Even the long-term incarceration of Karl Rove and the naming of Darth Cheney and Mini-Me as unindicted co-conspirators won't do the trick, however. Remember, we start with a basic problem:
The problem is that those 59 million people who chose to vote for four more years of this disaster are still out there. I am reminded of a common phenomenon in 19th-century Russian history. Russian peasants lived in serfdom and grinding poverty, and were regularly abused by corrupt local bureaucrats. Despite their misery, however, the peasants loved their "little Father," the Tsar. They plaintively claimed their heartfelt belief that the Tsar would help them "if he only knew" of their lot, but alas the truth was kept from him by his corrupt ministers.
So, even if we haul the "corrupt ministers" off to jail, and even factoring in the president's tumbling poll numbers, we still have millions of people perversely loyal to their "little Father." We also have to recognize that the Republicans are in so many ways, from packaging their candidates to focusing the message to this little problem, better at this than we are:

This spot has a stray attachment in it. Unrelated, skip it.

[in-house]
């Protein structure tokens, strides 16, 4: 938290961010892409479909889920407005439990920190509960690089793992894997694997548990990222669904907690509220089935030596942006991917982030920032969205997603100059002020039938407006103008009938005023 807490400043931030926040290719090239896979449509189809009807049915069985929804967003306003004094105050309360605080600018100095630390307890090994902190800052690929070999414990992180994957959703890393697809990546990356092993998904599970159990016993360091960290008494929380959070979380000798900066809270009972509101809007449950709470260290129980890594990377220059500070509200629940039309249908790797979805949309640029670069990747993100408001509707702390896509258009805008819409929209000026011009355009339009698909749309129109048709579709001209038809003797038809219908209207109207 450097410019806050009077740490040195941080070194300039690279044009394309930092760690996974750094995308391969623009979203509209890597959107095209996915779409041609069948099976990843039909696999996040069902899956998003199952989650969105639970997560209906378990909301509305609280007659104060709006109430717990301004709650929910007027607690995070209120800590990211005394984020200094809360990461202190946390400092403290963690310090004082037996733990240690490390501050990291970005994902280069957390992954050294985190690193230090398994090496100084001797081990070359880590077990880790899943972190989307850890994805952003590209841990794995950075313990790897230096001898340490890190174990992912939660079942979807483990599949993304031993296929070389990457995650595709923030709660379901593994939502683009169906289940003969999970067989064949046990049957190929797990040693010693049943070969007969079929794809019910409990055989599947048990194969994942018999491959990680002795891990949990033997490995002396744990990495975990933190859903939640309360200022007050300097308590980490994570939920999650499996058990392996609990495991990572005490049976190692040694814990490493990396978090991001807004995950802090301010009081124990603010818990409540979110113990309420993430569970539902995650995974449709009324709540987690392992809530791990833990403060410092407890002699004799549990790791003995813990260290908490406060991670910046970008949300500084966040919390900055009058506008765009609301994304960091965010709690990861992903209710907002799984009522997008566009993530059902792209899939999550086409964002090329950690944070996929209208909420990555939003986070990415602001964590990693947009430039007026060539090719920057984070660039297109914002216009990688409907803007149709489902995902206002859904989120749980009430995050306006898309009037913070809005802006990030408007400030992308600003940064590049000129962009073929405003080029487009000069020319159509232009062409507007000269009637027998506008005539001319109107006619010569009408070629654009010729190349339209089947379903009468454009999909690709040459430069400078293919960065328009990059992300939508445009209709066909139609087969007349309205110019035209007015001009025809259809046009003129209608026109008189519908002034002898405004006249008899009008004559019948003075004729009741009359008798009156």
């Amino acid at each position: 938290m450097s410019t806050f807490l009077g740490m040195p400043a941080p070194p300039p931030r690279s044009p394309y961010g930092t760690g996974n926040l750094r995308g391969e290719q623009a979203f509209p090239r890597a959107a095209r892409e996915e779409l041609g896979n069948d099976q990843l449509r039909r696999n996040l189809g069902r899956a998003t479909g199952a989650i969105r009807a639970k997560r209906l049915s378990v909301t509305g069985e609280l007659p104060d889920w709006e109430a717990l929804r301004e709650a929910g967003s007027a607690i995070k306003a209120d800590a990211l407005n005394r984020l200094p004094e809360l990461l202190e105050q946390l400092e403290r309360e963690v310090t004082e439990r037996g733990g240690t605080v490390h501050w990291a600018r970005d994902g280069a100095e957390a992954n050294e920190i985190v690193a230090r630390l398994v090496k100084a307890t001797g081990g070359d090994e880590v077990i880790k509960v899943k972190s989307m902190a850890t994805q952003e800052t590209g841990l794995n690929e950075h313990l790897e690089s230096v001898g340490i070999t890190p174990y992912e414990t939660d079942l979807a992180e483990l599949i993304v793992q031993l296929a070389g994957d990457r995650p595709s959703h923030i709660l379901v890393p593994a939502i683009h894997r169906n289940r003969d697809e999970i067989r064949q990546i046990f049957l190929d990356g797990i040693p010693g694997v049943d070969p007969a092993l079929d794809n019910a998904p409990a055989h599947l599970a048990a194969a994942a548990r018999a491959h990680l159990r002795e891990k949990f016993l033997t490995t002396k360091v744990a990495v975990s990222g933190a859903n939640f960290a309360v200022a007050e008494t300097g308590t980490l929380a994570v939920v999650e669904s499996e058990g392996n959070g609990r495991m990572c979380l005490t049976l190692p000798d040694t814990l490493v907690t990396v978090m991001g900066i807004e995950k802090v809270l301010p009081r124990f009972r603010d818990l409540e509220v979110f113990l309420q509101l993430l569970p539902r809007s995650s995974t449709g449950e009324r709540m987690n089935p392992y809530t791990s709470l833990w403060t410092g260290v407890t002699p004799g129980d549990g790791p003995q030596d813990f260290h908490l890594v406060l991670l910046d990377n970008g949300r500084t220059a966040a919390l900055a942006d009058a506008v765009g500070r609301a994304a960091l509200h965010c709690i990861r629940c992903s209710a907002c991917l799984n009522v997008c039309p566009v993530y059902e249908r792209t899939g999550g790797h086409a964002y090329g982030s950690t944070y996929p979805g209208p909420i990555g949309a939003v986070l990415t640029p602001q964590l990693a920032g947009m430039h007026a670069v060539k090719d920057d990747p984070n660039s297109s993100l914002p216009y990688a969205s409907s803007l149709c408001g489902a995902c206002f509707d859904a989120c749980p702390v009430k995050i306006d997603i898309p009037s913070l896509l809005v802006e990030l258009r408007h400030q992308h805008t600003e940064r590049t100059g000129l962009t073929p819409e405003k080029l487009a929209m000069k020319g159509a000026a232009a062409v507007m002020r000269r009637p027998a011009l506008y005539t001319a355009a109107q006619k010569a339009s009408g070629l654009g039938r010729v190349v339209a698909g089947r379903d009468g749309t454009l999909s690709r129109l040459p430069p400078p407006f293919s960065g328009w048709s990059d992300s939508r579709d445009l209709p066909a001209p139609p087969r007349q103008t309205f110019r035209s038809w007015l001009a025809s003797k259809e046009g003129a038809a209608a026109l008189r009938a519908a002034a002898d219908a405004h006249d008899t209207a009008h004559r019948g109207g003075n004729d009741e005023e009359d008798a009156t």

So yes, enjoy the guilty pleasure of watching the GOP implode, but please don't assume that voters will link the grotesque incompetence and shameless corruption they have displayed to their personal voting decisions. The Democrats face a huge challenge in the next two elections. They must clearly define what they stand for (Rep, Rahm Emanuel of Illinois made a good start last week on Meet the Press), and they must articulate a strong, decisive and positive view of America.
That being said, however, they have to be willing to fight back. No more of John Kerry windsurfing past the Swift Boat vets. As Sean Connery's Jimmy Malone said in The Untouchables, "you wanna know how you do it? Here's how, they pull a knife, you pull a gun. He sends one of yours to the hospital, you send one of his to the morgue. That's the Chicago way, and that's how you get [substitute "the Republicans" for "Capone"]! Now do you want to do that? Are you ready to do that?"
Another key is to avoid the fear of the foolish consistency. Members of Congress and presidential contenders cannot be hamstrung by the fact that they may have voted early on for this miserable war. learn from your mistakes and move on! Implicit in that is also the importance of forcefully defending dissent as a patriotic American virtue.
The last obstacle I don't know how to address right now. This one will take some work: